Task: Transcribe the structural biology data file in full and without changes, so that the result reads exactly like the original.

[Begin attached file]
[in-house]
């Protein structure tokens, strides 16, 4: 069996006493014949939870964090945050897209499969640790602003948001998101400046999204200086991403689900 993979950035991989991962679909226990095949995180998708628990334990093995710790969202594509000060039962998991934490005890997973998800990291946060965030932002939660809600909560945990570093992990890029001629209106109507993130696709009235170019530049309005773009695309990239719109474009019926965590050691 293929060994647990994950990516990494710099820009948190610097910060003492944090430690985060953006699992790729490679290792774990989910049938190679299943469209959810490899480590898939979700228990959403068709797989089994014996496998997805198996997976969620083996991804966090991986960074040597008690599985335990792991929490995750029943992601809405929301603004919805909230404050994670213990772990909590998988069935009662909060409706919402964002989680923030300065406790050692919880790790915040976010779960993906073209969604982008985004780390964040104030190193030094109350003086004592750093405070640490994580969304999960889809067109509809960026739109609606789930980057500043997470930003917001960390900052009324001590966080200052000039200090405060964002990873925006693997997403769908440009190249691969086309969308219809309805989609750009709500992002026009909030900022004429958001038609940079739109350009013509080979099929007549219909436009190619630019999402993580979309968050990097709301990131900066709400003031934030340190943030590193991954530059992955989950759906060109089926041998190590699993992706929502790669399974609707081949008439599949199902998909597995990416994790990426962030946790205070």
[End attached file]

[in-house]
């Protein structure tokens, strides 16, 4: 069996006493014949939870964090945050897209499969640790602003948001998101400046999204200086991403689900 993979950035991989991962679909226990095949995180998708628990334990093995710790969202594509000060039962998991934490005890997973998800990291946060965030932002939660809600909560945990570093992990890029001629209106109507993130696709009235170019530049309005773009695309990239719109474009019926965590050691 293929060994647990994950990516990494710099820009948190610097910060003492944090430690985060953006699992790729490679290792774990989910049938190679299943469209959810490899480590898939979700228990959403068709797989089994014996496998997805198996997976969620083996991804966090991986960074040597008690599985335990792991929490995750029943992601809405929301603004919805909230404050994670213990772990909590998988069935009662909060409706919402964002989680923030300065406790050692919880790790915040976010779960993906073209969604982008985004780390964040104030190193030094109350003086004592750093405070640490994580969304999960889809067109509809960026739109609606789930980057500043997470930003917001960390900052009324001590966080200052000039200090405060964002990873925006693997997403769908440009190249691969086309969308219809309805989609750009709500992002026009909030900022004429958001038609940079739109350009013509080979099929007549219909436009190619630019999402993580979309968050990097709301990131900066709400003031934030340190943030590193991954530059992955989950759906060109089926041998190590699993992706929502790669399974609707081949008439599949199902998909597995990416994790990426962030946790205070």